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 It was love at first sight

Inside Hogwarts school that night

When she walked up to the common room and he was waiting there for her.

He said, "Malfoy thinks you're hot."

"And Ron really thinks you're really hot."

"And for reasons unexplained to the readers I think you're hot too."

And she smiled as their lips met.

A scene we won't forget,

'Cause it was close to nineteen paragraphs long.

Rachel Robichaud, The Life of a Mary Sue


Cody answered again "I brought you here because I'm your biggest fan! I've always wanted to meet you in person, so I used my high intelligence to make a time machine to warp you in the future. Maybe we could have some butt kicking adventures or something."

Donatello pondered on what Cody said. "biggest fan...high intelligence...adventures...OH MY GOD! WE ARE IN A MARY SUE FANFIC!"

Everyone screamed.

I am everything you want, I am everything you need,

I am everything inside of you that you wish you could be.

I say all the right things, at exactly the right time,

But I mean nothing to you, and I don't know why...
Vertical Horizon, Everything You Want
"Twelve Times A Day Man"? You can't just start makin' up terrible new characters!

 My attempt to define the difference between a character who is a sue, and one who is merely a protagonist, in the simplest way possible:

A protagonist is someone the story revolves around. A mary sue is someone the world revolves around.
Others still carry this meaning out to extremes, and use the term to describe anyone who isn't a homeless junkie or a brooding sociopath with an alignment of chaotic neutral.

Ron: Did you see that new student on the train? I think she's another one.

Harry: Yeah, I saw her.

Hermione: Another what?

(they see the new student, who has a radiant halo of light about her face)

Hermione: ...Oh.
The heroine is usually an heiress, probably a peeress in her own right, with perhaps a vicious baronet, an amiable duke, and an irresistible younger son of a marquis as lovers in the foreground, a clergyman and a poet sighing for her in the middle distance, and a crowd of undefined adorers dimly indicated beyond. Her eyes and her wit are both dazzling; her nose and her morals are alike free from any tendency to irregularity; she has a superb contralto and a superb intellect; she is perfectly well-dressed and perfectly religious; she dances like a sylph, and reads the Bible in the original tongues. Or it may be that the heroine is not an heiress–that rank and wealth are the only things in which she is deficient; but she infallibly gets into high society, she has the triumph of refusing many matches and securing the best, and she wears some family jewels or other as a sort of crown of righteousness at the end. Rakish men either bite their lips in impotent confusion at her repartees, or are touched to penitence by her reproofs, which, on appropriate occasions, rise to a lofty strain of rhetoric; indeed, there is a general propensity in her to make speeches, and to rhapsodize at some length when she retires to her bedroom. In her recorded conversations she is amazingly eloquent, and in her unrecorded conversations, amazingly witty.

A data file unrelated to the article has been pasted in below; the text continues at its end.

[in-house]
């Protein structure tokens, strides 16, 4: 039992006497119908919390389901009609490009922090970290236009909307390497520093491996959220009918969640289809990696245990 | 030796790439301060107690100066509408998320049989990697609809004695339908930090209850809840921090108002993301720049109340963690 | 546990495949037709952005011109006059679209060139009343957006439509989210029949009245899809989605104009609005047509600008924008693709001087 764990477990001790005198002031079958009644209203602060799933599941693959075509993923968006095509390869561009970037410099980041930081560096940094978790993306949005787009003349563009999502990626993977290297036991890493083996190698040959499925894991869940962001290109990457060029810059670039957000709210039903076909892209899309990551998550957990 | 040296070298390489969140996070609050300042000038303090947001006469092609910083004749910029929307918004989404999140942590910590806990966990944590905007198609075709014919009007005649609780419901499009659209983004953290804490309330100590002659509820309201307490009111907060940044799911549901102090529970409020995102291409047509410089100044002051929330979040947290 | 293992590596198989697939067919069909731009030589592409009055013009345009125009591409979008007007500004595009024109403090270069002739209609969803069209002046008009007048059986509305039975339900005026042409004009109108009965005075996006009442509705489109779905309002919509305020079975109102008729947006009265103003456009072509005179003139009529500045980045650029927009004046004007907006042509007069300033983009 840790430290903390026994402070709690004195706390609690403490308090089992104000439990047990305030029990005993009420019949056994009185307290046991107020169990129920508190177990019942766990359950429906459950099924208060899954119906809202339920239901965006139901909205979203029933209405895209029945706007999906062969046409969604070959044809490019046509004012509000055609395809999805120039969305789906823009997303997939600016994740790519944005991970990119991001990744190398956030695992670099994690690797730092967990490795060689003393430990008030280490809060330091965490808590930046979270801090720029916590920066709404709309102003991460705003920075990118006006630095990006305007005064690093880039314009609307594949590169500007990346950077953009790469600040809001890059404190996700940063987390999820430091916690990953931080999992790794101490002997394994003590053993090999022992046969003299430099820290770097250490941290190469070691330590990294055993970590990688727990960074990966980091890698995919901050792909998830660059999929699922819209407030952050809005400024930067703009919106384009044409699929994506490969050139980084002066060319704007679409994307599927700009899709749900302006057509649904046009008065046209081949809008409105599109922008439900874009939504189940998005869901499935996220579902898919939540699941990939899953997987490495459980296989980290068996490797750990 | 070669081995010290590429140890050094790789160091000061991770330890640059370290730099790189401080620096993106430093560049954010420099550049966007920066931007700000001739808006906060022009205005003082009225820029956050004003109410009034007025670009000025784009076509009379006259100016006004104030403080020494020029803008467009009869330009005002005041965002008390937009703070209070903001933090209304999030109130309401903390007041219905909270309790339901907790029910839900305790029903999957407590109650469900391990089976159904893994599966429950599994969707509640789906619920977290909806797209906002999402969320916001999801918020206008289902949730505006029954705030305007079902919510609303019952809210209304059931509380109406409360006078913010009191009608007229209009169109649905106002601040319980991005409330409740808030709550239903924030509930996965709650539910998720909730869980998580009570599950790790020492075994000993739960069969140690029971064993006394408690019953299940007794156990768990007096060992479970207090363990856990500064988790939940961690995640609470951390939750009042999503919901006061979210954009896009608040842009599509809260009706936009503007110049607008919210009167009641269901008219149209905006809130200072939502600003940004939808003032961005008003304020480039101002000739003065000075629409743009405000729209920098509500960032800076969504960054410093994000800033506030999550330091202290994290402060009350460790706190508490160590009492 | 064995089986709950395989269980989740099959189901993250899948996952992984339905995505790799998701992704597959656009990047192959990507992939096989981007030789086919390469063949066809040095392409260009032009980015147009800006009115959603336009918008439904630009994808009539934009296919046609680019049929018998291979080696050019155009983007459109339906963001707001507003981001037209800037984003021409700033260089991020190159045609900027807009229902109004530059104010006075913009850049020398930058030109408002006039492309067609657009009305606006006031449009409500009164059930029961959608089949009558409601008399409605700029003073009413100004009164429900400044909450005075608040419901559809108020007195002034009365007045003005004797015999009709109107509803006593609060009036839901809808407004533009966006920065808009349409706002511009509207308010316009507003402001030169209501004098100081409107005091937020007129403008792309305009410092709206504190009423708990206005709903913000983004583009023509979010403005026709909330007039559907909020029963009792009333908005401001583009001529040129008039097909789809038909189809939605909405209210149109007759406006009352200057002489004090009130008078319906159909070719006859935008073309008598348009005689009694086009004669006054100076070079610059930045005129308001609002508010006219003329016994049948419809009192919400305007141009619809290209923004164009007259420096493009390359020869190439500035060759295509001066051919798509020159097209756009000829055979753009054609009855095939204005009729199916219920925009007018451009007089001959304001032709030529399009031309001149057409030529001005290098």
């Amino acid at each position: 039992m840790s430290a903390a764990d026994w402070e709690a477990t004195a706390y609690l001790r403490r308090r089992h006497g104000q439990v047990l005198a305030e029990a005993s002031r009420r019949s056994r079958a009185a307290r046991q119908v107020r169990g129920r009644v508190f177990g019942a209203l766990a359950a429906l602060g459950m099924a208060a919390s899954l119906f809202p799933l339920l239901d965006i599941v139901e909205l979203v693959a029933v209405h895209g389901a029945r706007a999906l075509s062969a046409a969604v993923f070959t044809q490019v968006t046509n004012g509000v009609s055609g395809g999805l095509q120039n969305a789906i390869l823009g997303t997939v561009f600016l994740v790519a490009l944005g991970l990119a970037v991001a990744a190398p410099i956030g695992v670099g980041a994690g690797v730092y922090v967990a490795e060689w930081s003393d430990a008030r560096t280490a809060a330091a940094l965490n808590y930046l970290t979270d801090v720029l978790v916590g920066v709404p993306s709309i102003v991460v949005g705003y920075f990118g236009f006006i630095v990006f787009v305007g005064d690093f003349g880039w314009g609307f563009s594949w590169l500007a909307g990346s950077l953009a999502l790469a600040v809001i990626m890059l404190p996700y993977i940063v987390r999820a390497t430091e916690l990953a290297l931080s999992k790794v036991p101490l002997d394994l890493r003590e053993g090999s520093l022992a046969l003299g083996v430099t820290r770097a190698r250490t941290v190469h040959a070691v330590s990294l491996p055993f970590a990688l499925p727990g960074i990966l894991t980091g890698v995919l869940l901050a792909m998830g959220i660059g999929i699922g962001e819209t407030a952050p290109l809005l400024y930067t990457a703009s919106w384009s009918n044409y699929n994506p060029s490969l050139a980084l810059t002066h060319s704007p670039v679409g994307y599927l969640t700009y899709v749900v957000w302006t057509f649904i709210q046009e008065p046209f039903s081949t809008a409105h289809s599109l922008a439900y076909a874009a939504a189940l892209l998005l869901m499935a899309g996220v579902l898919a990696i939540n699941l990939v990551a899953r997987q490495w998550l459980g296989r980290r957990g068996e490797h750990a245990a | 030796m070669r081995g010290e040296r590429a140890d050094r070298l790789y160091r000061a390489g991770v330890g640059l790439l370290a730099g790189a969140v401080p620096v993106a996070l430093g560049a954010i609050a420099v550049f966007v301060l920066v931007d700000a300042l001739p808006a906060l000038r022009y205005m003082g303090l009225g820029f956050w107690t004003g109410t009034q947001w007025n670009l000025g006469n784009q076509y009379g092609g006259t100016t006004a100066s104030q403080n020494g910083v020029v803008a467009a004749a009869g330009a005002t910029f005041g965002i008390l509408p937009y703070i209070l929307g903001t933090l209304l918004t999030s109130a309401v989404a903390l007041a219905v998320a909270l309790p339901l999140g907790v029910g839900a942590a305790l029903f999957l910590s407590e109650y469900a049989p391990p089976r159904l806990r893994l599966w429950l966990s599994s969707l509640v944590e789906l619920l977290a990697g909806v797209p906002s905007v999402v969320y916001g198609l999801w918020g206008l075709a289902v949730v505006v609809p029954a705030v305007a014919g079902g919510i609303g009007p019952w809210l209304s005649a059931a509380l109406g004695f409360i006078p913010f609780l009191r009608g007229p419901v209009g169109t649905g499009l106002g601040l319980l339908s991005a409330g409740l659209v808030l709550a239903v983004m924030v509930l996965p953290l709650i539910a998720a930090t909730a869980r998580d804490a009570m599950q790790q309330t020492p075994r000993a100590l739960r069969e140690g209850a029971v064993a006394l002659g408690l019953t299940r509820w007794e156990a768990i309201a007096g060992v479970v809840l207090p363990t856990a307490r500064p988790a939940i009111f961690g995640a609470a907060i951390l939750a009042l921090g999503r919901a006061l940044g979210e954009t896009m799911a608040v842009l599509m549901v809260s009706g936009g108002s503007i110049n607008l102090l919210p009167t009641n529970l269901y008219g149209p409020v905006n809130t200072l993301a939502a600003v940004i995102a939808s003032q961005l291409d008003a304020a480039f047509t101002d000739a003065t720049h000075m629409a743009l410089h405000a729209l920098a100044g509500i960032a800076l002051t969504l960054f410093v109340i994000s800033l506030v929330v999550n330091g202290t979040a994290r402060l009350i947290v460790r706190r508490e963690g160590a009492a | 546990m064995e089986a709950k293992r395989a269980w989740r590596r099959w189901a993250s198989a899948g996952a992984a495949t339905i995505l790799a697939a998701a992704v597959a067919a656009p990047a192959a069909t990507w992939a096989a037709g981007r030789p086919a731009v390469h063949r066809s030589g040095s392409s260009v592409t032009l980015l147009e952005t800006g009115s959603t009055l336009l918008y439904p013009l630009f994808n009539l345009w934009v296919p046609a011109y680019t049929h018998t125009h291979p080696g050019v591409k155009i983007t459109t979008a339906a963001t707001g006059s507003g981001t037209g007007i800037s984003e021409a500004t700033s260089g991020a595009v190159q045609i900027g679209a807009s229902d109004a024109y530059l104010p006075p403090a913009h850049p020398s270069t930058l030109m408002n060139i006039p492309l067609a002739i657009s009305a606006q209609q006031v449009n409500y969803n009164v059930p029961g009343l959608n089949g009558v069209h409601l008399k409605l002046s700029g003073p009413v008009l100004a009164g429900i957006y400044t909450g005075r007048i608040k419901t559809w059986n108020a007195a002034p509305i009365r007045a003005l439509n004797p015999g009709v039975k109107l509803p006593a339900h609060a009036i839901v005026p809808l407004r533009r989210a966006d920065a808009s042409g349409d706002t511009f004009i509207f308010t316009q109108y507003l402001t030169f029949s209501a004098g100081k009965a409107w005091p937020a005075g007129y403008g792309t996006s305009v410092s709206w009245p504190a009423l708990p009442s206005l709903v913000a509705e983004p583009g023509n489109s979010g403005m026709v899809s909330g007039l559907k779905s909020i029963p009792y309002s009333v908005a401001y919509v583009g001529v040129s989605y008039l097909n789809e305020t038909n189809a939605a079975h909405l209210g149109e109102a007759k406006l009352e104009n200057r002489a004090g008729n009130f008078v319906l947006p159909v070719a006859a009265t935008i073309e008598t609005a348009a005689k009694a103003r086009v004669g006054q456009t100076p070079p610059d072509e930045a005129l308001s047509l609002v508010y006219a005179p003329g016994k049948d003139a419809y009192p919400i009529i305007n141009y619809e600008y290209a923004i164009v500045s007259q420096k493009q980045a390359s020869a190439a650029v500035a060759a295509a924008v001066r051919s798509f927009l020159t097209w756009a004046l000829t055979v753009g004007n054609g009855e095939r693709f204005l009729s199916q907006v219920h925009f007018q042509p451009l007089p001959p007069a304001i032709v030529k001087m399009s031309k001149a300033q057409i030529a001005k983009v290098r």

Bob is so cool, other Mary Sue's weep at the mere mention of his name, for they know there's no way they could possibly be as cool as... well, you get the idea.

Are you frightened, by perfection?

Is this who you are, not who you want to be?
Plushgun, Just Impolite
"This has to be the most selfish, male-depending, uncaring, manipulative, self-centered, pretentious, idiotic, whining little bitch-bag you will ever see in your entire life! And honestly, that wouldn't be too bad a character, that'd be very, very interesting IF IT WAS INTENTIONAL!!!"
Perfect people are boring. Perfect people are obnoxious because they're better than us. Perfect people are, above all, too good to be true.
How Not to Write A Novel, "Too Good To Be True"
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